Heck, the reason I started printing Faesthetic over a decade ago, was in response to all of the PDF zines that were floating around the internet at the time. I wanted a permanent archive of what was happening, and at the time I felt the permanence could only be found in physical objects. PDFs were just too fragile in my eyes.

Fast forward to 2013, and we find s[edition]. A company that could not have existed 10 years ago, but makes a lot of sense in today’s screen filled world. Collectable, limited edition digital works of art, viewable from any of your digital devices with a screen. Not only is the concept eye opening, the artist roster gives the brand a level of instant street cred that makes me think this “thing” is going to be real.

Screen Shot 2013-07-21 at 4.33.51 PM

But who would buy digital artwork to display on their AppleTV? You? Me? Yes! While the prices wildly vary, the notion of being able to afford a Damien Hirst piece for less than buying a new home is a big deal. That is… if the market proves there is a demand for this sort of art. I can certainly see plopping down $13 for a Hirst piece. Heck, it’s a great conversation starter at a party, having Hirst displayed on your HDTV. And sure, I can see that there is a special novelty for high end art buyers, to have a digital editioned piece, hung on a wall, showing a spinning diamond encrusted skull. $800 + the cost of a new tv is really a small investment if you perceive there to be real value in this.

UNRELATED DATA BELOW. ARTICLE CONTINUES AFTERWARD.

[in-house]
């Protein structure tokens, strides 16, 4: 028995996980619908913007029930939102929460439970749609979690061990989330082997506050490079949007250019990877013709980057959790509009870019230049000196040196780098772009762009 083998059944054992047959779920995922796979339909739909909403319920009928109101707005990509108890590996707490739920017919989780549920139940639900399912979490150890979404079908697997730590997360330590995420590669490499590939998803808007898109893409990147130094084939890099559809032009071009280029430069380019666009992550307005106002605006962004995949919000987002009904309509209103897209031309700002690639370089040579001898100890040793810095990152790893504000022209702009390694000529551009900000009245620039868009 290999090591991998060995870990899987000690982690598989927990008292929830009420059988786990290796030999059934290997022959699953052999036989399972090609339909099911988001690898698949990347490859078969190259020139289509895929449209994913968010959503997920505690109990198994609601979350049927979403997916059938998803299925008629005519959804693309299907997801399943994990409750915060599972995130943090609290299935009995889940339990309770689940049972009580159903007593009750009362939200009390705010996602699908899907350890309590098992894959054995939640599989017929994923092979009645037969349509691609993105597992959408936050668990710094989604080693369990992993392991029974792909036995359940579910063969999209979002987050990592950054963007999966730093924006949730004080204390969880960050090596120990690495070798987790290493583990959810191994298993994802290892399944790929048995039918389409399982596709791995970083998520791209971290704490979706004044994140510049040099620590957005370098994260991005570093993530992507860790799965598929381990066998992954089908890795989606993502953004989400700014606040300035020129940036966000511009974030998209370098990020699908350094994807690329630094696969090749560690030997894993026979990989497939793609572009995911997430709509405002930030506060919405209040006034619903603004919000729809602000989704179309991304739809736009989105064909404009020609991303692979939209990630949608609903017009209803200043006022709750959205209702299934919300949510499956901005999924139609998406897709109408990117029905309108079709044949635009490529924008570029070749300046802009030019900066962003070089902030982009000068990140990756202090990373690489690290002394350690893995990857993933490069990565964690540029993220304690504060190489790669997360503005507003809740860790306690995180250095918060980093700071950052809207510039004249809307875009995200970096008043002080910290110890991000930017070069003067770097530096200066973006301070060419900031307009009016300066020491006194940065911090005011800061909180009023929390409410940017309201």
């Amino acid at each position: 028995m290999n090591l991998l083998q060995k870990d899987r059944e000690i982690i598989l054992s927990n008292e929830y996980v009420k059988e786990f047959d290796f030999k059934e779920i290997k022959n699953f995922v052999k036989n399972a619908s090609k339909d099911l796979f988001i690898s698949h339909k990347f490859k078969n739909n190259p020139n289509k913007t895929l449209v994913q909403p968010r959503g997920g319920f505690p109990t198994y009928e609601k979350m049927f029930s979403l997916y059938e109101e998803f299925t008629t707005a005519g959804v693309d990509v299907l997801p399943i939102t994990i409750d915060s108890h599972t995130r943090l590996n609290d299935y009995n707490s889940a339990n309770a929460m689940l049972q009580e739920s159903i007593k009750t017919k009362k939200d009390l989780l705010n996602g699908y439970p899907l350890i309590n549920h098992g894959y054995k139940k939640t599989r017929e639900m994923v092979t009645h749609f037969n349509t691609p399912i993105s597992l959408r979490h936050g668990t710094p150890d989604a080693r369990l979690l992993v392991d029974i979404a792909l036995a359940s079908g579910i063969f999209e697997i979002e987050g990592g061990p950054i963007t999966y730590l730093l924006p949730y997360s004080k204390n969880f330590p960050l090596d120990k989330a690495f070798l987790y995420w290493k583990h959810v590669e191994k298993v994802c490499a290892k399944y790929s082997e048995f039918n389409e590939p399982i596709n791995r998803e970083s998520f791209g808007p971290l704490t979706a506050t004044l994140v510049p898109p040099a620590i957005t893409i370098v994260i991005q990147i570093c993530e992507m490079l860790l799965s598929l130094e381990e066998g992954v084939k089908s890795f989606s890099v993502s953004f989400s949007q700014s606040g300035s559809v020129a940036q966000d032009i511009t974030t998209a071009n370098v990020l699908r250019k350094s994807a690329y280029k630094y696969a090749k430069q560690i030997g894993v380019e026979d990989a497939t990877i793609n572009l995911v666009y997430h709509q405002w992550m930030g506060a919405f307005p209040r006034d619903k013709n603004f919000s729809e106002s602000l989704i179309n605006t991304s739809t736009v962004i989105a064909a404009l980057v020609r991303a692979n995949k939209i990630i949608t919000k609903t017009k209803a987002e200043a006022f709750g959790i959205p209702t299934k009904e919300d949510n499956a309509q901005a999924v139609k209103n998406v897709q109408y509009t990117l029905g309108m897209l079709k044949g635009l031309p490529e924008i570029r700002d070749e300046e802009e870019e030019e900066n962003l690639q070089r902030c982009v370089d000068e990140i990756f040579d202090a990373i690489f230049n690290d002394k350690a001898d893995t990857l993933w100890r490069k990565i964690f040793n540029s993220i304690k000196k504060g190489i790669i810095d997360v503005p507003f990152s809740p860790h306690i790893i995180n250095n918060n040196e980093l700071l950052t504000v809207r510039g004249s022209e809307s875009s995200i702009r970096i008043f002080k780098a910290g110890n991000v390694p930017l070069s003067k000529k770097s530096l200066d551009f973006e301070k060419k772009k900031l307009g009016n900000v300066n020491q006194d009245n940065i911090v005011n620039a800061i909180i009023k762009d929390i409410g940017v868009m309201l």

Screen Shot 2013-07-21 at 3.35.00 PM

Perceived value is a big part of the art world in general right? Some artists don’t see their work selling for big tickets until after their death. Heck, it wasn’t until after Van Gogh’s suicide that his work started selling. But if savy artists with huge audiences see value in releasing their work digitally, it says a lot about where digital art could be heading.

Screen Shot 2013-07-21 at 4.41.02 PM

Shepard Fairey & David Choe already have huge international audiences, and getting them involved with this platform early on lends extreme legitimacy to the concept. In addition to a download, you get signed certificates of authenticity that add value on a process that will be a hard sell for some art collectors. One twist to the platform that really intrigues me in the notion of selling or trading your digital art. Their website says: “Once editions are sold out, you can sell your works to other collectors through the Sedition marketplace launching soon.”

Keep an eye on s[edition]. The fact that they are selling out of editions numbered in the hundreds shows there is demand, and it is going to grow.


November 12, 2012

“timeRemapExportHD” = “trippy”

9:43 pm in art,tech,video dustin hostetler